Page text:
Currently viewing the category: "Burrowing Bugs"
What's That Bug? does not endorse extermination

Subject: Bug we found on our tile floor
Location: Columbus, Ohio
July 22, 2017 2:56 pm
Hello,
We have discovered a few of these over the last couple days on our tile floor. I had carpet beetles in a previous home, it doesn’t look like that. Any advice would be great, thank you!
Signature: Mark

Immature Burrowing Bug

Dear Mark,
At first we thought this was a Cockroach nymph, but upon lightening your image, we realized we were looking at a True Bug nymph.  We are relatively confident we have identified it as an immature Burrowing Bug in the family Cydnidae thanks to this BugGuide image.  According to BugGuide:  “body usually ovoid, heavily sclerotized, dark, legs often spiny” and  “take liquid from the phloem vessels, unlike other heteropterans and often feed on roots.”  The real mystery for us concerns why the are in you home.  Is your tile floor in a basement?  Was there any recent excavation nearby?  We are confident they will not harm your home and that they are accidental intruders rather than infesting species.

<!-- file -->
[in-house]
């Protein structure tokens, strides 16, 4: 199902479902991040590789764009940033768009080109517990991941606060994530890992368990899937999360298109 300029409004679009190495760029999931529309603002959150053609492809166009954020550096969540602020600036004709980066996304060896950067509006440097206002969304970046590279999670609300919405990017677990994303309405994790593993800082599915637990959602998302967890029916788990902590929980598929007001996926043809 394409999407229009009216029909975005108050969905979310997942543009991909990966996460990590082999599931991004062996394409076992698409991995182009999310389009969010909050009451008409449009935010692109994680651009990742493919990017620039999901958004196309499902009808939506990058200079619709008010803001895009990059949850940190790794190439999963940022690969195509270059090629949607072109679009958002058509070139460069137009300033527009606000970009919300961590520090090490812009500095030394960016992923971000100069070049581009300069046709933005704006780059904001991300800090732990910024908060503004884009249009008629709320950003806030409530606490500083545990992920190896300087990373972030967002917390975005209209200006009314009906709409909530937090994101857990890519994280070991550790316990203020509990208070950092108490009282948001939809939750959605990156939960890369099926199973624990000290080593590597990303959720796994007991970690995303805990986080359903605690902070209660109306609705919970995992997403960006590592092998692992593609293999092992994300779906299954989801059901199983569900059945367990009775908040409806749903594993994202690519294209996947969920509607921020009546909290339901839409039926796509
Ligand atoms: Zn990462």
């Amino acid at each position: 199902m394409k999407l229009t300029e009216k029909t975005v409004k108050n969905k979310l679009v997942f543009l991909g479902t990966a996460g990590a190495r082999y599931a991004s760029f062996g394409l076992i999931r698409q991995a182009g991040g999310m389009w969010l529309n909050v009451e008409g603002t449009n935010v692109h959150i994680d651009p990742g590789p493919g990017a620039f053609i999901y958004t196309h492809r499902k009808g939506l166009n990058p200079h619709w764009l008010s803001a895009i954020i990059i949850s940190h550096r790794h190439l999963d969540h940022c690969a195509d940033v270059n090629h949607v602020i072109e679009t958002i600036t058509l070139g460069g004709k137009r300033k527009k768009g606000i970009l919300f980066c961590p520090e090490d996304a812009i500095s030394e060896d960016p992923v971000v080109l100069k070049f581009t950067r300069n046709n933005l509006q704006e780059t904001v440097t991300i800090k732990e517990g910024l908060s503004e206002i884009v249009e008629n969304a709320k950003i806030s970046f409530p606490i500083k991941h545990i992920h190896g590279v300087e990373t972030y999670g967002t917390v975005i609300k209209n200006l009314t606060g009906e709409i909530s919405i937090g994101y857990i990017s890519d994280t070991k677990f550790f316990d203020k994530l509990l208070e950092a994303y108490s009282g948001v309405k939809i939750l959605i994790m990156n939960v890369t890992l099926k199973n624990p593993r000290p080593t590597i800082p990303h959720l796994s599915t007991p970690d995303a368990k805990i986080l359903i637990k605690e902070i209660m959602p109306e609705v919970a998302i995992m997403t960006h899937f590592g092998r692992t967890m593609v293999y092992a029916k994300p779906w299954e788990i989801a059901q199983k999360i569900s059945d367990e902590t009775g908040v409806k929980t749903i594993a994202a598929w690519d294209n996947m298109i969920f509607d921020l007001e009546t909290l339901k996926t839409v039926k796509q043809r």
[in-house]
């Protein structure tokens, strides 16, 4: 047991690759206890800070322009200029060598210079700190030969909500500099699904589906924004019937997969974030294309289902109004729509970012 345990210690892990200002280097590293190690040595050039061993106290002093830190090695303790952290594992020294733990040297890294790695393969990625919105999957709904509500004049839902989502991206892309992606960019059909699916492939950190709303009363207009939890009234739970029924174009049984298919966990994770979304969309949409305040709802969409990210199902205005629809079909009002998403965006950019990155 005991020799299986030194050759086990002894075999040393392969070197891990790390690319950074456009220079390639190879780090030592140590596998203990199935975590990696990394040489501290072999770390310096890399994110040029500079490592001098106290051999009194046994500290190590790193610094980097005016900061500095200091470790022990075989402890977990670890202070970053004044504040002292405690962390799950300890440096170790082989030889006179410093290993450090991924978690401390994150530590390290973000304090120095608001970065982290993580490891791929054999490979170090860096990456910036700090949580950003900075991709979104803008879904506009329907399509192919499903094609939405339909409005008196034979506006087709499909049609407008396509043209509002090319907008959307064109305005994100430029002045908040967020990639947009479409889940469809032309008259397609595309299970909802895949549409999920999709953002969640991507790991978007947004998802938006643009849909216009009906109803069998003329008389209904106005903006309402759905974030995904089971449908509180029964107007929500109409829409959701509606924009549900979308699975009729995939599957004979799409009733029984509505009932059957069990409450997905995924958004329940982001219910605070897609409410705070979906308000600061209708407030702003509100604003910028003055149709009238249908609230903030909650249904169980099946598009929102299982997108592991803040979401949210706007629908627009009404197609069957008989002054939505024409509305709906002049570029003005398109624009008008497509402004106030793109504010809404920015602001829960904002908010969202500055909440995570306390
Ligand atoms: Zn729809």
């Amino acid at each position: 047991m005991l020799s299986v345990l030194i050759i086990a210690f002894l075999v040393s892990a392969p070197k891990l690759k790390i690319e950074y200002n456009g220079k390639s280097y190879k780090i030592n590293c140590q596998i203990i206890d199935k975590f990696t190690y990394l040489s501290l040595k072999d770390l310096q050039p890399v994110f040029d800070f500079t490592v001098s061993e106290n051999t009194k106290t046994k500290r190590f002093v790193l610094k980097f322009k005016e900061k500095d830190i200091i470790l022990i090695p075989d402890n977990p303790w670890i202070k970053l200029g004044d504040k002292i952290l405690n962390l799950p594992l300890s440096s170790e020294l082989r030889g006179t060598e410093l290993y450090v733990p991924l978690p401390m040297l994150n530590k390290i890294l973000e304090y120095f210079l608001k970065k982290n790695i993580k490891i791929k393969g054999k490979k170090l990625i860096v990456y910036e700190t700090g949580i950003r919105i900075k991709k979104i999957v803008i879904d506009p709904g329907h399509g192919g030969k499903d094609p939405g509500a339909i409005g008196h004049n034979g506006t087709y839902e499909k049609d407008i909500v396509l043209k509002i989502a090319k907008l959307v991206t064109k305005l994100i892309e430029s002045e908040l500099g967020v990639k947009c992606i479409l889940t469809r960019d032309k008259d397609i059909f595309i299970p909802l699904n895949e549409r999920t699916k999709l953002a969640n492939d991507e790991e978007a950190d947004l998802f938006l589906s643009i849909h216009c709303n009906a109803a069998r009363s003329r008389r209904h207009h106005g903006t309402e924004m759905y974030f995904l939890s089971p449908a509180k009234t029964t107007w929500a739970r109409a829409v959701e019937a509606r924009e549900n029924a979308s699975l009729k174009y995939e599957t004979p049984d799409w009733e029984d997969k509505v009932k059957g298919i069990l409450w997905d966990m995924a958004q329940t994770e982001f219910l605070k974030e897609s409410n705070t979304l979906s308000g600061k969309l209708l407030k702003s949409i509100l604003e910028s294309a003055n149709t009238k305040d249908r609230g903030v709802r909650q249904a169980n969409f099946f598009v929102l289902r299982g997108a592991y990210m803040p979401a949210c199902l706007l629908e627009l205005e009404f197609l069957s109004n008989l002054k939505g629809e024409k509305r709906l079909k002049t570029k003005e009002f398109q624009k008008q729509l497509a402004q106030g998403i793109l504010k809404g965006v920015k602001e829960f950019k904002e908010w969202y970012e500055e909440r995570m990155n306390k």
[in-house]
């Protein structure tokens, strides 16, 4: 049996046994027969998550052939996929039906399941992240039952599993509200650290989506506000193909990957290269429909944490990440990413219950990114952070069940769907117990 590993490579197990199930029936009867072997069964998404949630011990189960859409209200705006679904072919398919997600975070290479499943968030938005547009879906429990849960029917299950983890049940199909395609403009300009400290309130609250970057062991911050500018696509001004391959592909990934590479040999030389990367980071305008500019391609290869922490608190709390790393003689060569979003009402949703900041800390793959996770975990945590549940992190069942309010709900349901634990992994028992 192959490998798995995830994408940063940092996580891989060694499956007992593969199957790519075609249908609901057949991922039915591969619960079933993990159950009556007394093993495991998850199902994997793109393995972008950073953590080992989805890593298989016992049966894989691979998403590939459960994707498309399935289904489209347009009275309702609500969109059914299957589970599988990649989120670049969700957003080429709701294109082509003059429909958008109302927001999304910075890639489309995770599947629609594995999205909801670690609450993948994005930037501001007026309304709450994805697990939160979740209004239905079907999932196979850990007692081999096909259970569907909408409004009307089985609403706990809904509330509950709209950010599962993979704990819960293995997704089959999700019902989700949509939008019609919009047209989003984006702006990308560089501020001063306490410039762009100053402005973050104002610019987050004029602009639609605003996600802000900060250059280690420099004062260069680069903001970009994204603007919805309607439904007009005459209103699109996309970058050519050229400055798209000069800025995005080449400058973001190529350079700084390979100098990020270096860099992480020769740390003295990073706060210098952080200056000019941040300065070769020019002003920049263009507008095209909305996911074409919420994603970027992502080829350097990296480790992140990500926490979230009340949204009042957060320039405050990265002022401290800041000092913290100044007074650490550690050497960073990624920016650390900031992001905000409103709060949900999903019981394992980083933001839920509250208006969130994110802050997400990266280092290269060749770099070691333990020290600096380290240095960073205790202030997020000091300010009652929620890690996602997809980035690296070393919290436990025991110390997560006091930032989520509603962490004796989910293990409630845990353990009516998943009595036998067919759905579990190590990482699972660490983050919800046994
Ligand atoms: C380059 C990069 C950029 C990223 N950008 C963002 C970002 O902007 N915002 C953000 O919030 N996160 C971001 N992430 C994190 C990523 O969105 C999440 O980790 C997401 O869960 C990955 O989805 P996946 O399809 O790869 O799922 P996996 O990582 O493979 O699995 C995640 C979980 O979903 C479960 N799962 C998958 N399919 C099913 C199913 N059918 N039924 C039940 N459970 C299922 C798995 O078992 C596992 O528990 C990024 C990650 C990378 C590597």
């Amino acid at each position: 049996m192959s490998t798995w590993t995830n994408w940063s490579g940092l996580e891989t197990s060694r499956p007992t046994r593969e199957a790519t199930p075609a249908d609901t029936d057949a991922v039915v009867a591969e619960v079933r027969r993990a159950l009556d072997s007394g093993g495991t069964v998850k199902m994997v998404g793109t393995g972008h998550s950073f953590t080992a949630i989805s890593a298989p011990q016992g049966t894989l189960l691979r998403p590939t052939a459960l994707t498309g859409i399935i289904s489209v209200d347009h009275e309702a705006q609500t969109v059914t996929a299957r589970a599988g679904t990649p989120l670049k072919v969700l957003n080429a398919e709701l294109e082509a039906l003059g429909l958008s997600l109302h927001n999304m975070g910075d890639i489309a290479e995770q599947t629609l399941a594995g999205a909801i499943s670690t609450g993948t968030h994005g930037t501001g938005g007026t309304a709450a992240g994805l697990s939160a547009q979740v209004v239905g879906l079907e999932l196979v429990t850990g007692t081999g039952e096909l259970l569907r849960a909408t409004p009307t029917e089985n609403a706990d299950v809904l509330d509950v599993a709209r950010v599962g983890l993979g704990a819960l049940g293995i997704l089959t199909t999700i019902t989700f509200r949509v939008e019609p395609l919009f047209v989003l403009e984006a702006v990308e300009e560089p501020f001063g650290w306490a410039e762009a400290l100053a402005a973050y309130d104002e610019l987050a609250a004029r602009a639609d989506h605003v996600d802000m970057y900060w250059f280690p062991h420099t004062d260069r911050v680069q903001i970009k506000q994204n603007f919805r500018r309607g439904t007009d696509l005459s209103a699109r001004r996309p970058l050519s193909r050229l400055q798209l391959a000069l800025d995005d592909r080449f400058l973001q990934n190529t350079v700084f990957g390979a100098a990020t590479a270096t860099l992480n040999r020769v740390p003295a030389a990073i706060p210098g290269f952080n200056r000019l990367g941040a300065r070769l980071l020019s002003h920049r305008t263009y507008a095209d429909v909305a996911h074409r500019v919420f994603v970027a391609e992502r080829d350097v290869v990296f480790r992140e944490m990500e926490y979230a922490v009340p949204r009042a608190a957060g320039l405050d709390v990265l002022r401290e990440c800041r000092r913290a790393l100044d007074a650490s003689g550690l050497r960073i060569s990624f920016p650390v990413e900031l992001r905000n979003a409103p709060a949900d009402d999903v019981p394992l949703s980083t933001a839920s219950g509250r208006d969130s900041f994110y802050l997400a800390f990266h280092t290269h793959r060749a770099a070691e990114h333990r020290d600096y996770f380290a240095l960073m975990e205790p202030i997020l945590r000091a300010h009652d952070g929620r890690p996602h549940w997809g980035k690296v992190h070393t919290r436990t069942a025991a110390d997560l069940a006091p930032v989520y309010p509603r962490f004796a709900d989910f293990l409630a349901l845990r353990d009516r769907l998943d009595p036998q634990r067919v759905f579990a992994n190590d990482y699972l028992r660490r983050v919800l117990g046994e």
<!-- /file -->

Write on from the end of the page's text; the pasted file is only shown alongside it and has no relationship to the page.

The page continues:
What's That Bug? does not endorse extermination

Subject: Different species of bugs aggregated?
Location: Rome, Italy
October 23, 2015 11:56 am
Hello,
my dad found this aggregation of bugs in Rome and took a picture. He then sent it to me since I am studying zoology and I started doing some researches about it. By reading your website, I found out that the situation we are looking at is immature bugs, forming aggregation. However that post was about Harlequine bugs, individually coloured of both colours black and red. While in my picture some bugs are red with black stains, while other, in the same aggregation, are entirely black.
Therefore I was wondering, are they different species? Or maybe black ones are younger and still did not develop the red colouration?
Hope you can give me some answer 🙂
Thank you very much!
Signature: Costanza

Ebony Bug Aggregation

Ebony Bug Aggregation

Dear Costanza,